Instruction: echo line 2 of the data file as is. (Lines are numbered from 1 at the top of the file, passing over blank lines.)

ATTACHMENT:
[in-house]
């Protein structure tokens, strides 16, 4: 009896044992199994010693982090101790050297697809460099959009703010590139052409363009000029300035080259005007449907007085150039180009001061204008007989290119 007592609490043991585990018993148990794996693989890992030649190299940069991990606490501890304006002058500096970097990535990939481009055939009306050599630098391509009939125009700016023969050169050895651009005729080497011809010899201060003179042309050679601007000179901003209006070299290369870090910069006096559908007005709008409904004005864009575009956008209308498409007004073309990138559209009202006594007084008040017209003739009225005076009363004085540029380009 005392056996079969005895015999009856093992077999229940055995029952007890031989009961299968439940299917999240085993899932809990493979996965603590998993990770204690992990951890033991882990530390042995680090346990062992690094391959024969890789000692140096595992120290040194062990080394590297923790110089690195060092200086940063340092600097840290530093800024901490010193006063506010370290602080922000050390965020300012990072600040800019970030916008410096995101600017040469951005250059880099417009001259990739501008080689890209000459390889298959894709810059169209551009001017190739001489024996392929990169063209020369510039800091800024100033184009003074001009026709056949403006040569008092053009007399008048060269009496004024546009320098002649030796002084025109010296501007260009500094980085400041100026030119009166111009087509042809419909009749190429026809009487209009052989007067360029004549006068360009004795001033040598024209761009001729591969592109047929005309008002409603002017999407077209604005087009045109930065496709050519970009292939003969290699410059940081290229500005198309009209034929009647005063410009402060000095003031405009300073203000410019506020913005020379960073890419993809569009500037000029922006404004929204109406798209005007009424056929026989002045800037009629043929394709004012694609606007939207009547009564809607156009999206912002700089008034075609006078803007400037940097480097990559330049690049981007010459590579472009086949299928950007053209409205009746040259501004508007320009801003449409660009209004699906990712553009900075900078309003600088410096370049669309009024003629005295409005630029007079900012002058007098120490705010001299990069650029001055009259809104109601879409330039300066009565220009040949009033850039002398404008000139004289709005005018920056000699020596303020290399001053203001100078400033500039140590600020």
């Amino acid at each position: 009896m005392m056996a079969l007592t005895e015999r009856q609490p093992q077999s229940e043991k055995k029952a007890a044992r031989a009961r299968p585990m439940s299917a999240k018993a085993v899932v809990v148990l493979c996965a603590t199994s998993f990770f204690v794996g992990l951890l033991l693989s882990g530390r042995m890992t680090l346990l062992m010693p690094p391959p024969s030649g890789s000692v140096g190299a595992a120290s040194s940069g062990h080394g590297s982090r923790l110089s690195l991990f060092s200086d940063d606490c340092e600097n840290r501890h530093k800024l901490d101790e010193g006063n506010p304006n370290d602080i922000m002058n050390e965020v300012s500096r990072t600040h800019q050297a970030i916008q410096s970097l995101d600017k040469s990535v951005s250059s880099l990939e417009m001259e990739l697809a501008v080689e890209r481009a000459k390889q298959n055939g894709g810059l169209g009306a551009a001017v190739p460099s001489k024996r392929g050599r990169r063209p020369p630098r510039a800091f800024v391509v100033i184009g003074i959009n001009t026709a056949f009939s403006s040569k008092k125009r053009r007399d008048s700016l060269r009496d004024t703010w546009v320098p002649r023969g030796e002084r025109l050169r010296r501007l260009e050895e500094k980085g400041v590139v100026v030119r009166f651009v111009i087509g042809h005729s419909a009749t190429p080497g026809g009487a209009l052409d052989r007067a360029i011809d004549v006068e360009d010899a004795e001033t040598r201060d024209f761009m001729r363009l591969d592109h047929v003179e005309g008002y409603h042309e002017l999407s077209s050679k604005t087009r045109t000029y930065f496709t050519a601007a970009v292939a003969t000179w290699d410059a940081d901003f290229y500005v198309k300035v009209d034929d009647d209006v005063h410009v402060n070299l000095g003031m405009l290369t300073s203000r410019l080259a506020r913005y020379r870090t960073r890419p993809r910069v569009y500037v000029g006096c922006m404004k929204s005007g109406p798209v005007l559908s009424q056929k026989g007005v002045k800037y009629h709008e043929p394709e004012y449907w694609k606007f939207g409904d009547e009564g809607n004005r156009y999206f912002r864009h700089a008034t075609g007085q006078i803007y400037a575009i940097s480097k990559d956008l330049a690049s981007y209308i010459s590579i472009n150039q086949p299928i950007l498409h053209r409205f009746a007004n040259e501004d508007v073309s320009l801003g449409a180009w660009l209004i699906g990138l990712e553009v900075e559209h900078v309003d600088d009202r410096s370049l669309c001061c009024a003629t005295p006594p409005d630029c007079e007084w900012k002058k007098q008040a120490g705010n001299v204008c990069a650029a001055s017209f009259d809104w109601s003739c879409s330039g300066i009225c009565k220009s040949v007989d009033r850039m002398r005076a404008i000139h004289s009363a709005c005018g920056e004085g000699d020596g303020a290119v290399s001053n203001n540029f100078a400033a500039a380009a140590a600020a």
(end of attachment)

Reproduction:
């Protein structure tokens, strides 16, 4: 009896044992199994010693982090101790050297697809460099959009703010590139052409363009000029300035080259005007449907007085150039180009001061204008007989290119 007592609490043991585990018993148990794996693989890992030649190299940069991990606490501890304006002058500096970097990535990939481009055939009306050599630098391509009939125009700016023969050169050895651009005729080497011809010899201060003179042309050679601007000179901003209006070299290369870090910069006096559908007005709008409904004005864009575009956008209308498409007004073309990138559209009202006594007084008040017209003739009225005076009363004085540029380009 005392056996079969005895015999009856093992077999229940055995029952007890031989009961299968439940299917999240085993899932809990493979996965603590998993990770204690992990951890033991882990530390042995680090346990062992690094391959024969890789000692140096595992120290040194062990080394590297923790110089690195060092200086940063340092600097840290530093800024901490010193006063506010370290602080922000050390965020300012990072600040800019970030916008410096995101600017040469951005250059880099417009001259990739501008080689890209000459390889298959894709810059169209551009001017190739001489024996392929990169063209020369510039800091800024100033184009003074001009026709056949403006040569008092053009007399008048060269009496004024546009320098002649030796002084025109010296501007260009500094980085400041100026030119009166111009087509042809419909009749190429026809009487209009052989007067360029004549006068360009004795001033040598024209761009001729591969592109047929005309008002409603002017999407077209604005087009045109930065496709050519970009292939003969290699410059940081290229500005198309009209034929009647005063410009402060000095003031405009300073203000410019506020913005020379960073890419993809569009500037000029922006404004929204109406798209005007009424056929026989002045800037009629043929394709004012694609606007939207009547009564809607156009999206912002700089008034075609006078803007400037940097480097990559330049690049981007010459590579472009086949299928950007053209409205009746040259501004508007320009801003449409660009209004699906990712553009900075900078309003600088410096370049669309009024003629005295409005630029007079900012002058007098120490705010001299990069650029001055009259809104109601879409330039300066009565220009040949009033850039002398404008000139004289709005005018920056000699020596303020290399001053203001100078400033500039140590600020």